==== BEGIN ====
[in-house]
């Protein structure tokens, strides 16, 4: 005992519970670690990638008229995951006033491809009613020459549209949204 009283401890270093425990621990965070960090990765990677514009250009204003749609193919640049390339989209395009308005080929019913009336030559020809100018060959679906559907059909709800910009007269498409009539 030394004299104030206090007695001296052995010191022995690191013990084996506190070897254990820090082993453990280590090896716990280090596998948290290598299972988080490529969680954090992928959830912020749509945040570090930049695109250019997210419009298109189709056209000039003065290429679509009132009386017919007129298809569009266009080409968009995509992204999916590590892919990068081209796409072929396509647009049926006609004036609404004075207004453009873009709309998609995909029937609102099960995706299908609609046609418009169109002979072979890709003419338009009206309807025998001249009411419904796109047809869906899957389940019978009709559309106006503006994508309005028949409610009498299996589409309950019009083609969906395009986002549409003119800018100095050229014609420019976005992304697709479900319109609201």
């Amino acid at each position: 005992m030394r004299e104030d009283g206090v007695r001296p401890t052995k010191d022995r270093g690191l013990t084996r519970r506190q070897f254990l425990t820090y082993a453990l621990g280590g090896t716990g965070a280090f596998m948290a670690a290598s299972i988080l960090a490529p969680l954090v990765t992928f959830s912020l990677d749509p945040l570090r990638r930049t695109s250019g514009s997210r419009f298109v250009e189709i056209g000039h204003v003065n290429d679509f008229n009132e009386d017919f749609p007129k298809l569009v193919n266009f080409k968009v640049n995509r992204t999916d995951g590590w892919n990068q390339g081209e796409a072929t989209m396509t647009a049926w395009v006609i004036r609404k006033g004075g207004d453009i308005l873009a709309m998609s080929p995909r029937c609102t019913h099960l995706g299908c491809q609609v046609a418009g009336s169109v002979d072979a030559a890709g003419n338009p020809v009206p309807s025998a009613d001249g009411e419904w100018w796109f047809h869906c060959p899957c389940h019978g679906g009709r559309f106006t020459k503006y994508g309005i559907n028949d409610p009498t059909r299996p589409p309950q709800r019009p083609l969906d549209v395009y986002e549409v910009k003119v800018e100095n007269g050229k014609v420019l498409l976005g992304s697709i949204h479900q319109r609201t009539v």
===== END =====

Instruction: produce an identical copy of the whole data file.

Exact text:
[in-house]
């Protein structure tokens, strides 16, 4: 005992519970670690990638008229995951006033491809009613020459549209949204 009283401890270093425990621990965070960090990765990677514009250009204003749609193919640049390339989209395009308005080929019913009336030559020809100018060959679906559907059909709800910009007269498409009539 030394004299104030206090007695001296052995010191022995690191013990084996506190070897254990820090082993453990280590090896716990280090596998948290290598299972988080490529969680954090992928959830912020749509945040570090930049695109250019997210419009298109189709056209000039003065290429679509009132009386017919007129298809569009266009080409968009995509992204999916590590892919990068081209796409072929396509647009049926006609004036609404004075207004453009873009709309998609995909029937609102099960995706299908609609046609418009169109002979072979890709003419338009009206309807025998001249009411419904796109047809869906899957389940019978009709559309106006503006994508309005028949409610009498299996589409309950019009083609969906395009986002549409003119800018100095050229014609420019976005992304697709479900319109609201």
């Amino acid at each position: 005992m030394r004299e104030d009283g206090v007695r001296p401890t052995k010191d022995r270093g690191l013990t084996r519970r506190q070897f254990l425990t820090y082993a453990l621990g280590g090896t716990g965070a280090f596998m948290a670690a290598s299972i988080l960090a490529p969680l954090v990765t992928f959830s912020l990677d749509p945040l570090r990638r930049t695109s250019g514009s997210r419009f298109v250009e189709i056209g000039h204003v003065n290429d679509f008229n009132e009386d017919f749609p007129k298809l569009v193919n266009f080409k968009v640049n995509r992204t999916d995951g590590w892919n990068q390339g081209e796409a072929t989209m396509t647009a049926w395009v006609i004036r609404k006033g004075g207004d453009i308005l873009a709309m998609s080929p995909r029937c609102t019913h099960l995706g299908c491809q609609v046609a418009g009336s169109v002979d072979a030559a890709g003419n338009p020809v009206p309807s025998a009613d001249g009411e419904w100018w796109f047809h869906c060959p899957c389940h019978g679906g009709r559309f106006t020459k503006y994508g309005i559907n028949d409610p009498t059909r299996p589409p309950q709800r019009p083609l969906d549209v395009y986002e549409v910009k003119v800018e100095n007269g050229k014609v420019l498409l976005g992304s697709i949204h479900q319109r609201t009539v």